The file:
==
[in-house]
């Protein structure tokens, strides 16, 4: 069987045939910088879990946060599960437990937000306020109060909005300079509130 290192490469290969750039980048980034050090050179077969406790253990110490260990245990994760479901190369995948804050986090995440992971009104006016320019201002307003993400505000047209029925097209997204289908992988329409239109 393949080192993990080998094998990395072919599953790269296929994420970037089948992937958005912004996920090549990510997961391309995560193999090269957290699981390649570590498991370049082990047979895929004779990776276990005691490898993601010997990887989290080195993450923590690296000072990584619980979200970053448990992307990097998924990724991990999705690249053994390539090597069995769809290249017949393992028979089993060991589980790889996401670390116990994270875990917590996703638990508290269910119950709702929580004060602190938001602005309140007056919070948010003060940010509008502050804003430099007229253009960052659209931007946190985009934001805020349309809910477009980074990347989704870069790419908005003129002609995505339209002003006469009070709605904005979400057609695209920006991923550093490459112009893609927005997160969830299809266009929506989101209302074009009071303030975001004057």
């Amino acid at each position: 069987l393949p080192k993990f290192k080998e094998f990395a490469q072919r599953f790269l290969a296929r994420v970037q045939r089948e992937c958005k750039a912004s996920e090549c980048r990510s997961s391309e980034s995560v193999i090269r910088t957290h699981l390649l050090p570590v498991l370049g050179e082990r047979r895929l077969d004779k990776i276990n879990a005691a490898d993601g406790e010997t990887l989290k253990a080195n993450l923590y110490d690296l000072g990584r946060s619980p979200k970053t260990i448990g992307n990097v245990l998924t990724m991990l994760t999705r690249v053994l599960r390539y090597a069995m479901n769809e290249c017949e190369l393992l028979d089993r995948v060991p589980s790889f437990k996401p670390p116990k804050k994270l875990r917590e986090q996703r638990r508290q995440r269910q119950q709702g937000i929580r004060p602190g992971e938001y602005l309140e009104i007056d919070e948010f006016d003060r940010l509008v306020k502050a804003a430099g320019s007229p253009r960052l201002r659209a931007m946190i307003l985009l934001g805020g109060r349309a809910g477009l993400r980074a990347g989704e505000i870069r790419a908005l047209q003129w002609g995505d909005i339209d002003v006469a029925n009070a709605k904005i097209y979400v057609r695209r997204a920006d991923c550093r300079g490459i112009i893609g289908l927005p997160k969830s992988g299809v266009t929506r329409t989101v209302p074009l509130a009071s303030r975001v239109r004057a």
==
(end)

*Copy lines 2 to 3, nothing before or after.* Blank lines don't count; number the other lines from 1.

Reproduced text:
């Protein structure tokens, strides 16, 4: 069987045939910088879990946060599960437990937000306020109060909005300079509130 290192490469290969750039980048980034050090050179077969406790253990110490260990245990994760479901190369995948804050986090995440992971009104006016320019201002307003993400505000047209029925097209997204289908992988329409239109 393949080192993990080998094998990395072919599953790269296929994420970037089948992937958005912004996920090549990510997961391309995560193999090269957290699981390649570590498991370049082990047979895929004779990776276990005691490898993601010997990887989290080195993450923590690296000072990584619980979200970053448990992307990097998924990724991990999705690249053994390539090597069995769809290249017949393992028979089993060991589980790889996401670390116990994270875990917590996703638990508290269910119950709702929580004060602190938001602005309140007056919070948010003060940010509008502050804003430099007229253009960052659209931007946190985009934001805020349309809910477009980074990347989704870069790419908005003129002609995505339209002003006469009070709605904005979400057609695209920006991923550093490459112009893609927005997160969830299809266009929506989101209302074009009071303030975001004057």
């Amino acid at each position: 069987l393949p080192k993990f290192k080998e094998f990395a490469q072919r599953f790269l290969a296929r994420v970037q045939r089948e992937c958005k750039a912004s996920e090549c980048r990510s997961s391309e980034s995560v193999i090269r910088t957290h699981l390649l050090p570590v498991l370049g050179e082990r047979r895929l077969d004779k990776i276990n879990a005691a490898d993601g406790e010997t990887l989290k253990a080195n993450l923590y110490d690296l000072g990584r946060s619980p979200k970053t260990i448990g992307n990097v245990l998924t990724m991990l994760t999705r690249v053994l599960r390539y090597a069995m479901n769809e290249c017949e190369l393992l028979d089993r995948v060991p589980s790889f437990k996401p670390p116990k804050k994270l875990r917590e986090q996703r638990r508290q995440r269910q119950q709702g937000i929580r004060p602190g992971e938001y602005l309140e009104i007056d919070e948010f006016d003060r940010l509008v306020k502050a804003a430099g320019s007229p253009r960052l201002r659209a931007m946190i307003l985009l934001g805020g109060r349309a809910g477009l993400r980074a990347g989704e505000i870069r790419a908005l047209q003129w002609g995505d909005i339209d002003v006469a029925n009070a709605k904005i097209y979400v057609r695209r997204a920006d991923c550093r300079g490459i112009i893609g289908l927005p997160k969830s992988g299809v266009t929506r329409t989101v209302p074009l509130a009071s303030r975001v239109r004057a």